Nigel Henderson didn’t know he could sing until he started attending the James Brown Academy of Musik Pupils, also known as J.A.M.P., two years ago.
Saturday, as the front man for J.A.M.P. at the annual 12 Bands of Christmas at the Augusta Common, the 11-year-old made heads bob and hands clap as he sang some of Brown’s biggest hits, including Get Up Offa That Thing.
Then he performed a few of the Godfather of Soul’s signature dance steps and threw in a couple of well-timed “ows.”
He said he picked up those touches from J.A.M.P., the music school founded by Brown’s daughter, Deanna Brown-Thomas.
“I never thought I could sing because when I first came in there I didn’t play anything,” Nigel said. “Then they asked me if I wanted to sing, so I just started doing my show.”
Crowds at the festival were sparse around noon but seemed to pick up with each performer. This was the first year the event was held at the Augusta Common, which allowed for larger crowds and longer sets than shows at the Imperial Theatre.
Vendors offered food, beverages, and arts and crafts. Children played on inflatables and whispered their Christmas lists in Santa’s ear.
“I wanted a dirt bike,” Landyn Lucas, 6, said. “And I told him I wanted a guitar – electric.”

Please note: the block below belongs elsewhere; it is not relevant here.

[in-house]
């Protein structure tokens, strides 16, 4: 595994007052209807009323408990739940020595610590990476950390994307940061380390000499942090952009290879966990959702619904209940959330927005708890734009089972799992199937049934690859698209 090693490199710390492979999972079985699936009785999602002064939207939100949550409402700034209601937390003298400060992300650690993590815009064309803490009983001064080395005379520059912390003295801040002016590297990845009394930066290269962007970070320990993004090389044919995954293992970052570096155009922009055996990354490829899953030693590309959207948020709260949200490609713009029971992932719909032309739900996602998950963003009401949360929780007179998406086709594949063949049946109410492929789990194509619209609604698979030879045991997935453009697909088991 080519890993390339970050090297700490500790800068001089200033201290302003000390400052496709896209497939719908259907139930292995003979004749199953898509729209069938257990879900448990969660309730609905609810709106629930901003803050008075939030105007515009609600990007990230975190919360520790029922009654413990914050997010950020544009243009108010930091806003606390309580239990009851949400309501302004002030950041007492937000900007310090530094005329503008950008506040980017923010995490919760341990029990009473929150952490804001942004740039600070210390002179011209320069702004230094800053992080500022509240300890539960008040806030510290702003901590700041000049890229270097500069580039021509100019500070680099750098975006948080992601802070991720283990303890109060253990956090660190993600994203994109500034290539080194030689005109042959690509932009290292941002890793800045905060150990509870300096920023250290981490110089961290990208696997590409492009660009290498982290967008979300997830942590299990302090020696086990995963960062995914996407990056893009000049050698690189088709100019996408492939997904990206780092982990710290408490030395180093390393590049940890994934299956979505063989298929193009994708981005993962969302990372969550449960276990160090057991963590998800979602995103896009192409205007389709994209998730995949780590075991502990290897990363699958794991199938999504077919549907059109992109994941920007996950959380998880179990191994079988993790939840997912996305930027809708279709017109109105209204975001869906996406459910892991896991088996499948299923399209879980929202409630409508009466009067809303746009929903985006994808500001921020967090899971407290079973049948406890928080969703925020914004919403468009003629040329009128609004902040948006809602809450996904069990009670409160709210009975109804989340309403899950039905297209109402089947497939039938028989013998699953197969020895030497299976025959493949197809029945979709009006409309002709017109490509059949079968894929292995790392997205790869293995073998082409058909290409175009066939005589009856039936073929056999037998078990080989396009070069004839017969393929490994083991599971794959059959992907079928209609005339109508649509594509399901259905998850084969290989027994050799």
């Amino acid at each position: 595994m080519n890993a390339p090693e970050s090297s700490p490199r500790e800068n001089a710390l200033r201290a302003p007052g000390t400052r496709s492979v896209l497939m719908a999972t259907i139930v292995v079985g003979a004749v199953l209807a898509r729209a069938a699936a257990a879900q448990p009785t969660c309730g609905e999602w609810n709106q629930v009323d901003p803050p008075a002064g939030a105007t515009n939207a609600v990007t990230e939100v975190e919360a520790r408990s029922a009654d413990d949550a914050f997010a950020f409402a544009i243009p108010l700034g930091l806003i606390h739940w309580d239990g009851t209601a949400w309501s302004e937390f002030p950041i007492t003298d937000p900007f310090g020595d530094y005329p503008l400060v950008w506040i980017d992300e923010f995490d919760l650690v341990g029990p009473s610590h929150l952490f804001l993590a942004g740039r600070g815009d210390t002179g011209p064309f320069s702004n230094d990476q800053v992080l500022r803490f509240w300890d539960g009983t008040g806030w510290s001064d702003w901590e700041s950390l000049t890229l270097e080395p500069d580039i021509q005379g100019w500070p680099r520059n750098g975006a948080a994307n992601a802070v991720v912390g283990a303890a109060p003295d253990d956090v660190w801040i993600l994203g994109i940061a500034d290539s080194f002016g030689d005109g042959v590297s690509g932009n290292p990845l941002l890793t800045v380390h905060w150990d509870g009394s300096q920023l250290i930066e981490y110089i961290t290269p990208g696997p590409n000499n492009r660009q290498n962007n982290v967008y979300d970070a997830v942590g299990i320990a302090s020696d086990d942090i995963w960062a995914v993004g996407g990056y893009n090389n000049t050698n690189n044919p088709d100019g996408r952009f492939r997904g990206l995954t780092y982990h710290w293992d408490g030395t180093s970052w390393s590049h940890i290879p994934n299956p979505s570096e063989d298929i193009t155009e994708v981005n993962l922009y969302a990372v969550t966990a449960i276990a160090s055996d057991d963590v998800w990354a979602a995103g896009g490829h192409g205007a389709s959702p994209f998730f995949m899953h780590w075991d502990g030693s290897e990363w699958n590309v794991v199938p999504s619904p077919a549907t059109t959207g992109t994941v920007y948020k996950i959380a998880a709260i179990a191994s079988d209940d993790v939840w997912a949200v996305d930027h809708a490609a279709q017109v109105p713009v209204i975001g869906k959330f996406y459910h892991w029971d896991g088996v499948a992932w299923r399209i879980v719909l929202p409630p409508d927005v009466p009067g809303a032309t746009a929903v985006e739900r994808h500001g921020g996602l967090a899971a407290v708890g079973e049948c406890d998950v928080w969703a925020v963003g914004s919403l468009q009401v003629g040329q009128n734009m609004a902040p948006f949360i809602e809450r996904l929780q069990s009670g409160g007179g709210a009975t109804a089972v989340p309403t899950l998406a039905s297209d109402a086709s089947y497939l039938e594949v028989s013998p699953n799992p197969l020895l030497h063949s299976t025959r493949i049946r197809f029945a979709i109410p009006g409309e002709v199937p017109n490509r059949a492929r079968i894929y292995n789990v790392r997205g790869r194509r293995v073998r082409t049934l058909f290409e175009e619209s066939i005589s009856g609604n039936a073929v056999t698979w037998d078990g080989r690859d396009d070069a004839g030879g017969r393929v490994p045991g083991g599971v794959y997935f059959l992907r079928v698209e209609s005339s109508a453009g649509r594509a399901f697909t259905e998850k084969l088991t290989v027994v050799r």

Landyn attended the festival with grandparents Sidney and Sherry Saxon. The Saxons have attended the festival many times before.
The first concert was in 2001, and Sherry’s employer, Augusta Metro Credit Union, was a sponsor.
In 2004, the Saxons went to the concert because it benefited a scholarship fund at Medical College of Georgia in memory of Tamara Cundey Dunstan.
Dunstan, whose brother was the Saxons’ neighbor, was killed when she interrupted a robbery at her mother’s home. She was a pediatric oncology nurse at the MCG Children’s Medical Center.
This year, proceeds from the concert and the sale of a CD containing performances by each of the 12 performing artists will benefit pediatric cancer patients and their families, and the Saxons said they wanted to support that cause through their patronage as well.
Sherry Saxon said that the outdoor venue was nice and a change of pace but that she preferred having it indoors.
“I think they were lucky we had good weather,” she said. “I think it’s kind of chancing it this time of year.”